Experts (and some millennials) say it's unsanitary to skip a top sheet
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Is it the truth, though? This millennial (me) thinks not. People who don’t use top sheets are on the same plane as those who wear jeans without underwear, or sneakers without socks, or don't wet their toothbrush before brushing: it’s just weird (and kind of gross).
People say millennials “killed” chain restaurants, marriage, & napkins... But WHEN will they acknowledge our greatest take-down yet?? TOP SHEETS. I don’t know a single millennial who uses one. Top sheets are archaic. This is just the truth.— JesseLynn (@JesseLynnHarte) March 22, 2018
A bed is meant to be made with both a fitted sheet (the elastic-edged sheet that hugs tight to your mattress), and a top sheet (the large, flat sheet that acts as a barrier between you and your comforter). Why? Because sleeping without a top sheet is unsanitary.
Mary Johnson, Tide Principal Scientist at Procter & Gamble, is an expert on skin care and skin biology. She told me that just by existing, each day, "people produce one liter of sweat, 40 grams of sebum (the stuff in your pores that makes your skin oily), 10 grams of salt, and 2 billion skin cells.
And that’s just the top line, she says. "All that stuff that happens below the waist [and] up by your head—skincare products, hair care products, ear wax, snot, drool, lots of really gross stuff—is transferred to your sheets."
Now consider that the average person spends one third of their life in bed, and the average millennial probably spends double that amount of time, avoiding plans, binging Netflix, and scrolling through their Instagram feed (lol jk but not really). Imagine what else is lurking in that gross bed you love to spend so much time in.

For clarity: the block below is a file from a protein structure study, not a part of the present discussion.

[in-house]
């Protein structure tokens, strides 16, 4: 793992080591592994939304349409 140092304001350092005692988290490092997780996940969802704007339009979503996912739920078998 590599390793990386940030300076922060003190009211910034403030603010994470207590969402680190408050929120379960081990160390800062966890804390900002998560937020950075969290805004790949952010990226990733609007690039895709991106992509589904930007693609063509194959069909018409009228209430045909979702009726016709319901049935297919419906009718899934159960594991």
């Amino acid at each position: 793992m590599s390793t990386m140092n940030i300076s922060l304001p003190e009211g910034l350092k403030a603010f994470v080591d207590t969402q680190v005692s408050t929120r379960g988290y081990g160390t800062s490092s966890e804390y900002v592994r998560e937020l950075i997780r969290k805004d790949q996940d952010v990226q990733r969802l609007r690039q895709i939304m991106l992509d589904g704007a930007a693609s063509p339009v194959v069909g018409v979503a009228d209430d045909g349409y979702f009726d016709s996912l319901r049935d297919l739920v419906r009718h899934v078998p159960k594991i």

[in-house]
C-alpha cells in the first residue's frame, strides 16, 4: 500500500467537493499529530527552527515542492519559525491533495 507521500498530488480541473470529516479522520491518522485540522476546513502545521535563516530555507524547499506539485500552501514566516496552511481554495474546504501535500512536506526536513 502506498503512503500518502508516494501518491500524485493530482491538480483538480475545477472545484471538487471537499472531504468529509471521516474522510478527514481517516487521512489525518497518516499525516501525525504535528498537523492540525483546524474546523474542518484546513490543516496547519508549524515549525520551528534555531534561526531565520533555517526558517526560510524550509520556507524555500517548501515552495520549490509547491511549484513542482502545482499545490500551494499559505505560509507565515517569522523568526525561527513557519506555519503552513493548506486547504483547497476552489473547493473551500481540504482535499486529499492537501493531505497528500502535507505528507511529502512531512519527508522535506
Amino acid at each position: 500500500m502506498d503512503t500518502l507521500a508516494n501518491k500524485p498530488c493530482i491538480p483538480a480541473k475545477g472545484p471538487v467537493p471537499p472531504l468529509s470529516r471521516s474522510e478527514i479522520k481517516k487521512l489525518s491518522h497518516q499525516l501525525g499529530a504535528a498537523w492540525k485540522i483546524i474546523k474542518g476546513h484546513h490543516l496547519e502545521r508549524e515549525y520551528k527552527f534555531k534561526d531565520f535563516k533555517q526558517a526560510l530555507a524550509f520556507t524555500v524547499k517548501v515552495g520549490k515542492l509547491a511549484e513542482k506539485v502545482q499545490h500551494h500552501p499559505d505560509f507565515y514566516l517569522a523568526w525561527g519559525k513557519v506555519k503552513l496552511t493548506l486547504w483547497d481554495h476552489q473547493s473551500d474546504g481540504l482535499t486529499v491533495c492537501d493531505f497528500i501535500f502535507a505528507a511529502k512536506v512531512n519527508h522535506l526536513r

Sleeping between sheets and washing them frequently is so important. "Think of it as double bagging," says Johnson. "You’ve got that layer of your night clothes, and then you have your top sheet between your comforter."
Johnson says sheets should be washed once a week, "but we know people don’t. How much worse are they at washing their comforter and their quilt?" Most people wash their bulky, cumbersome comforters once every several months, at best. "That is something we’d never recommend for sheets."
Without a layer of a top sheet between your body and a comforter, "that comforter is going to get really, really dirty," Johnson says. If you absolutely hate how a top sheet feels, at the very least, you should be using a duvet to protect your comforter from your grotesque bodily secretions, and it should also be washed at least once a week. Otherwise, your luxurious, cozy comforter becomes—like your pillow—a hotbed for fungus, bacteria, and dirt. Yuck.
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